19

Flag 'em. It might be arguable whether they count as "rude or offensive", but at best they're "not constructive". This falls under the same basic rules of courtesy as this recently-featured main meta post: just as you should be able to respect others' political viewpoints, you should also be able to respect their choice of literature. If you want to argue ...


12

[link text](http://example.com) is how you do it. It works in posts too. If you go to post a comment, there is a link to a 'help' page. That page1 says: Comments support only bold, italic, code and links; in addition, a few shorthand links are available. _italic_ and **bold** text, inline code in backticks, and [basic links](http://example....


7

From main meta: [meta] – link to the current site's Meta; link text is the site name, "Literature Meta". Does nothing in comments on Meta itself. [main] – like [meta], just the other way around. [edit] – link to the edit page for the post the comment is on, i.e. /posts/{id}/edit. Link text is "edit" (capitalisation is respected). [help] ...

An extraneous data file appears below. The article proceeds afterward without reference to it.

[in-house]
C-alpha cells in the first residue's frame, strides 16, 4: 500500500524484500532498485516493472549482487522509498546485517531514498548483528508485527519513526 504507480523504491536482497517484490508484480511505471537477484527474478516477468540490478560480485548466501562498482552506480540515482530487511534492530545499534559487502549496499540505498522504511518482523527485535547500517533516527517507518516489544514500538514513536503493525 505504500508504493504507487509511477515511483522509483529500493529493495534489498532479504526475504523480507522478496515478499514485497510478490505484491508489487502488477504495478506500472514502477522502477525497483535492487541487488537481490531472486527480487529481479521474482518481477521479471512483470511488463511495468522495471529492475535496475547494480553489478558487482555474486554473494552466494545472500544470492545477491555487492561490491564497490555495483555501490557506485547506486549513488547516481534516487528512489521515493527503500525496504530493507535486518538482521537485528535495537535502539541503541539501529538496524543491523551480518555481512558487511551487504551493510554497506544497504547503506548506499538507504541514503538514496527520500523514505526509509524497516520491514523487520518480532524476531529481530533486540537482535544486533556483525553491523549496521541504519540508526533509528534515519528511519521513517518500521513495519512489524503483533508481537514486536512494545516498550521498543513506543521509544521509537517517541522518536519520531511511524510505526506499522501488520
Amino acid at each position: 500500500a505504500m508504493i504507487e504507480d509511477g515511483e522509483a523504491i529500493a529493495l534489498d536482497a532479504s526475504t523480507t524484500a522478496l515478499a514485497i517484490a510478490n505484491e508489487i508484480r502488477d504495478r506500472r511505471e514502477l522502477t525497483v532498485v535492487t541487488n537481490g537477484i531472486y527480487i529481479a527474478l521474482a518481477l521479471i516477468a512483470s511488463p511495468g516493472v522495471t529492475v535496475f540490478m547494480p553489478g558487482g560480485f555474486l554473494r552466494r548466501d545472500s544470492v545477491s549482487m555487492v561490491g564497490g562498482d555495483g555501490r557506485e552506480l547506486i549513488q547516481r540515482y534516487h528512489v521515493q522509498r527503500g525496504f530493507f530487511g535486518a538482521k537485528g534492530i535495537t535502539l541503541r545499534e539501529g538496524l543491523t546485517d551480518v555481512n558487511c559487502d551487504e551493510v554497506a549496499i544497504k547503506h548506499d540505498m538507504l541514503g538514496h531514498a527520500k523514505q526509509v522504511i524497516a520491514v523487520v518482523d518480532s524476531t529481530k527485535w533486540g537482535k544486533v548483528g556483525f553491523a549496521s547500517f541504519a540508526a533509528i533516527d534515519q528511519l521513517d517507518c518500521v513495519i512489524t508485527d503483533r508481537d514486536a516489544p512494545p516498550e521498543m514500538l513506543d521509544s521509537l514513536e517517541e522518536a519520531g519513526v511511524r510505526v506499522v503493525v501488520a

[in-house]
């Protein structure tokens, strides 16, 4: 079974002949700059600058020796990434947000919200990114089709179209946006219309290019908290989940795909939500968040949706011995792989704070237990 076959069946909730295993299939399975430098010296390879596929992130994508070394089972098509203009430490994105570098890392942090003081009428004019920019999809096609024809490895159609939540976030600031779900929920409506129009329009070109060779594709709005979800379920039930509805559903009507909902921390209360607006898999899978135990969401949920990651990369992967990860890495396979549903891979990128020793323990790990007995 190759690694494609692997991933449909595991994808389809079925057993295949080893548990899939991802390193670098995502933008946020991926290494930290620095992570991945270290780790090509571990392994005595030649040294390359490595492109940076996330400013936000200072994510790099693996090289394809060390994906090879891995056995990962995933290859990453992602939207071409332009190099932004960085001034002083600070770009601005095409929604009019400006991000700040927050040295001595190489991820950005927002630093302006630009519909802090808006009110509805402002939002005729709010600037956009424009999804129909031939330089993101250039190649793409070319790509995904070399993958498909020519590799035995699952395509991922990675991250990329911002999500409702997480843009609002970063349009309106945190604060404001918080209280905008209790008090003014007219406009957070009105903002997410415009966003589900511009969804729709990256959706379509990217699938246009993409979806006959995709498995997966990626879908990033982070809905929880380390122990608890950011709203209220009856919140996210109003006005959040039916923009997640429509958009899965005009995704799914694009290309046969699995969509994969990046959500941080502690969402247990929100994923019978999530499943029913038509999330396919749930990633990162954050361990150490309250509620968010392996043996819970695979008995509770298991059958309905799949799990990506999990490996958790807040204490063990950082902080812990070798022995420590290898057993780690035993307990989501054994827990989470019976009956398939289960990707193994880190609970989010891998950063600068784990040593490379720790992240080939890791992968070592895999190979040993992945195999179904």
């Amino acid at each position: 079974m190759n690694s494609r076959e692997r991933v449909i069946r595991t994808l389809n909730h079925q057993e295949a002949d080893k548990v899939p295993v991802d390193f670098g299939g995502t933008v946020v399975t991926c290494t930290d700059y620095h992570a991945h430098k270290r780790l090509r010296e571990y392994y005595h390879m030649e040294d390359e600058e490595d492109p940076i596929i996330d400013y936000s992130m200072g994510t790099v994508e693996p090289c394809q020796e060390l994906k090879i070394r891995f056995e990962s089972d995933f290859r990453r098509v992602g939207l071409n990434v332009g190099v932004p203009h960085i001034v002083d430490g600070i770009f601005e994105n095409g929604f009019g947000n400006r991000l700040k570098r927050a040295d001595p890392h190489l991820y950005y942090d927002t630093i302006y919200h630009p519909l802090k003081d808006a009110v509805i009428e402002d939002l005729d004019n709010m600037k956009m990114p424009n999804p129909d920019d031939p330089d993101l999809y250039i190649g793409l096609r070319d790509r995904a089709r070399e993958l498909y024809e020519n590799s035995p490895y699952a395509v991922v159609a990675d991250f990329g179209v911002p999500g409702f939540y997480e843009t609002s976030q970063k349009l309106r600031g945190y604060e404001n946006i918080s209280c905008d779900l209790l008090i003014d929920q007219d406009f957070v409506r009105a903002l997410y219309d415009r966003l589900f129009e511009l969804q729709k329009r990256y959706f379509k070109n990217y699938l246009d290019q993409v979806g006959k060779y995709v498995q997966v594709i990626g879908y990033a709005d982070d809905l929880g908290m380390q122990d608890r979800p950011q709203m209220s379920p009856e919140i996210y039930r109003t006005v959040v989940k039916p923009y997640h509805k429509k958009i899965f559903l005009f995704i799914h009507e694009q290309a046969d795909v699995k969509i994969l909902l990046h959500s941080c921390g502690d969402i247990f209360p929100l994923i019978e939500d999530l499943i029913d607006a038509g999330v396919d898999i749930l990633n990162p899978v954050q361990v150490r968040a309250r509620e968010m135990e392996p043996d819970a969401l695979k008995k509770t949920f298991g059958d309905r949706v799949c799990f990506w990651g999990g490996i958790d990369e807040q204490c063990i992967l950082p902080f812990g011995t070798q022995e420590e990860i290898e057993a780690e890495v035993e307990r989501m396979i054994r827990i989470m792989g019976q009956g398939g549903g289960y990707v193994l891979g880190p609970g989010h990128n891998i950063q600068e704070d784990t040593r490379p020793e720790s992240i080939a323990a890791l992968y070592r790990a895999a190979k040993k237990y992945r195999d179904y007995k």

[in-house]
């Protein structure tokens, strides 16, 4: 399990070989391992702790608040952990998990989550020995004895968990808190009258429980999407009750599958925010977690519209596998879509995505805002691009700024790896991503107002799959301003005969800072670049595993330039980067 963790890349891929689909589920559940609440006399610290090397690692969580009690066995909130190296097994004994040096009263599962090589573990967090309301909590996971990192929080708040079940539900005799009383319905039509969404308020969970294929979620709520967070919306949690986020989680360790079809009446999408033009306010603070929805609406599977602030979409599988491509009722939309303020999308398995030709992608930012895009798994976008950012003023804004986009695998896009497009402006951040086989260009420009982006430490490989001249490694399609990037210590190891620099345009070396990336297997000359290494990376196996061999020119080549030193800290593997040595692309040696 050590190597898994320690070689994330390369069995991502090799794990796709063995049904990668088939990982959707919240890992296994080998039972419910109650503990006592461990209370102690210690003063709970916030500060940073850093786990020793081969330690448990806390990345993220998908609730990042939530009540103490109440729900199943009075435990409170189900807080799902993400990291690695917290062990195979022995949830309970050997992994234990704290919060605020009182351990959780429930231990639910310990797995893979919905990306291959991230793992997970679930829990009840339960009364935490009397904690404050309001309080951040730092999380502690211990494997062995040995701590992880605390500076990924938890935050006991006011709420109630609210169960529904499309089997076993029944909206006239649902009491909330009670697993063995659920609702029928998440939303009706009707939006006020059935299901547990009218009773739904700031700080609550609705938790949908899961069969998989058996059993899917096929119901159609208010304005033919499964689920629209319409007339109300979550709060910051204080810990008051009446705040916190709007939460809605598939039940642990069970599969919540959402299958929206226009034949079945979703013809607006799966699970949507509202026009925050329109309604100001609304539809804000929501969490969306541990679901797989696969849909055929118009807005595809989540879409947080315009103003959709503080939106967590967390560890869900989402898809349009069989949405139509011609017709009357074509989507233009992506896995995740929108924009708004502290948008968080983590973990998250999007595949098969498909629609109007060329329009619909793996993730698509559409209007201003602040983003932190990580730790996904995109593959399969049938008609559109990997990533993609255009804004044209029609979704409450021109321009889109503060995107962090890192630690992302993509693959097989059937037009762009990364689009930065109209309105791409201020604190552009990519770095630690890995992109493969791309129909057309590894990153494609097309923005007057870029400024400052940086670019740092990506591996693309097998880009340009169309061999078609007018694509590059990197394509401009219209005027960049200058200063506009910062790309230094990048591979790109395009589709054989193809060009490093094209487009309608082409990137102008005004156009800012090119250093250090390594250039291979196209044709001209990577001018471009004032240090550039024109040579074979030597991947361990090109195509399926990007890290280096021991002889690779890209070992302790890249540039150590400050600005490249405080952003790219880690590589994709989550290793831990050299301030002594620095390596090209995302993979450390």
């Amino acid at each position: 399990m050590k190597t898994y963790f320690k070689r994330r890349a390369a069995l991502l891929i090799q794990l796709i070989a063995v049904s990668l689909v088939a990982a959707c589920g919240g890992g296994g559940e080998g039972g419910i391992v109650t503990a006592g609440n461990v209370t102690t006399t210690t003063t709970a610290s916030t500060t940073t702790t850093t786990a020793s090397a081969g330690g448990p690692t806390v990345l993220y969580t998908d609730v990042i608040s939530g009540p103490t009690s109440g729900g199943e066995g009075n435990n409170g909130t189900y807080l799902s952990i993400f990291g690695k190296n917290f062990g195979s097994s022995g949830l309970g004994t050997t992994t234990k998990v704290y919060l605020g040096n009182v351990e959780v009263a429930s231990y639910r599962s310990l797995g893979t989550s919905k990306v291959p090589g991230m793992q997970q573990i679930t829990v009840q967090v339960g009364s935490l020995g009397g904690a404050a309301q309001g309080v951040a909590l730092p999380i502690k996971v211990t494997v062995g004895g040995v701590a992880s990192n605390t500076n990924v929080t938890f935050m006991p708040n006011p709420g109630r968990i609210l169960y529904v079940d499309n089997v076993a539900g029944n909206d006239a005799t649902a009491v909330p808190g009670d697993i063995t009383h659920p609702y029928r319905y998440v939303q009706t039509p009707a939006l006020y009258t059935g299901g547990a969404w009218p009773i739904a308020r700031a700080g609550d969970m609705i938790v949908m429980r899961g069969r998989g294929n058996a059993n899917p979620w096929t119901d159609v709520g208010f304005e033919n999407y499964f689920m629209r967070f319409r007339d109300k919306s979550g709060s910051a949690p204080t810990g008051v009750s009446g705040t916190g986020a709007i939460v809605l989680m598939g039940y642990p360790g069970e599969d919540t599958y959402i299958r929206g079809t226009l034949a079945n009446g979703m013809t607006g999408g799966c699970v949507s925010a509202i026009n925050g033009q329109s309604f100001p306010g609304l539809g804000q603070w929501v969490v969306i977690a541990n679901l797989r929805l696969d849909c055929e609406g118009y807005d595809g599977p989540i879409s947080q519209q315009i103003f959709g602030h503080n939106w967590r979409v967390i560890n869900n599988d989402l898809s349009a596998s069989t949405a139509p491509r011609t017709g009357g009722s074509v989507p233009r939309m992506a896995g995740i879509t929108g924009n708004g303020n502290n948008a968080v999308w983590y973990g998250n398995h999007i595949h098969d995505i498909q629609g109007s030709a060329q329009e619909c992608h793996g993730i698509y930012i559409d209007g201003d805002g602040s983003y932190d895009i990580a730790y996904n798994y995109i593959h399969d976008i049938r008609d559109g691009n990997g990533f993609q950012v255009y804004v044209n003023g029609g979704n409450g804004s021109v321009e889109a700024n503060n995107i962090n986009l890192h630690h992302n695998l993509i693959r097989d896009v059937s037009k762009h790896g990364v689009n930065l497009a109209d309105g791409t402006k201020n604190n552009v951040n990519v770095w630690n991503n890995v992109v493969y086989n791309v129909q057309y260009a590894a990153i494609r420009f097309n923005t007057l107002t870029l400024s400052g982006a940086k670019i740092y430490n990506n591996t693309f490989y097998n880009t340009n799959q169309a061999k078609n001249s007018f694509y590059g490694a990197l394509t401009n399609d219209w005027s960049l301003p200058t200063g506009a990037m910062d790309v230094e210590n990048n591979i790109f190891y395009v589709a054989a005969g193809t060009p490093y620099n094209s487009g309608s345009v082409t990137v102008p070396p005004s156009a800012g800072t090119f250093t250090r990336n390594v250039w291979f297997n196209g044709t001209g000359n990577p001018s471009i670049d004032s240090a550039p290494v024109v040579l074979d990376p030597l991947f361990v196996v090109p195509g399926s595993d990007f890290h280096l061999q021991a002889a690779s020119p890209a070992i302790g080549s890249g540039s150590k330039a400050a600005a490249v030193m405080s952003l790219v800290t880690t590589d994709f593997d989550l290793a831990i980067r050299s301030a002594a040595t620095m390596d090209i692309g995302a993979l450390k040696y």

6

The way the Stack Exchange (SE) system (that Literature, this website, is a part of) works, commenting on other people's posts is a privilege, awarded when a user reaches 50 reputation points. One of the reasons for this is keeping the comments constructive: SE is by no means a social media, and reputation is at least partly intended to be a measure of a ...


3

Technically, you're right: comments are supposed to be used for feedback on the question, not for suggesting answers. And I know some SE sites take a hard line on 'answers as comments' and tend to delete them on sight, directing the commenters to the answer box instead. But this is one of those network-wide 'policies' which is more than a little malleable ...


3

Personally I never use comment templates, always writing comments from scratch to welcome new users to the site or suggest improvements to posts. No disrespect to those who use templates, but I feel people are more likely to feel welcome and respond positively to a comment which clearly comes from a fellow human; if they're new to Stack Exchange, they may ...


3

There is a helpful userscript Auto Review Comments which I use (on many other sites in the network) for exactly this purpose. It contains some stock comments useful on any site (e.g. the ones similar to the comments generated by the Low Quality Posts review queue) but it's also possible to upload your own ones, so you don't have to type them over and over ...


2

I am in favour of creating such a list or repository. I have seen similar lists on other sites: English Language Learners, English Language and Usage, Spanish Language SE Being able to copy and paste (and tweak, as the case may be) would save a lot of typing.


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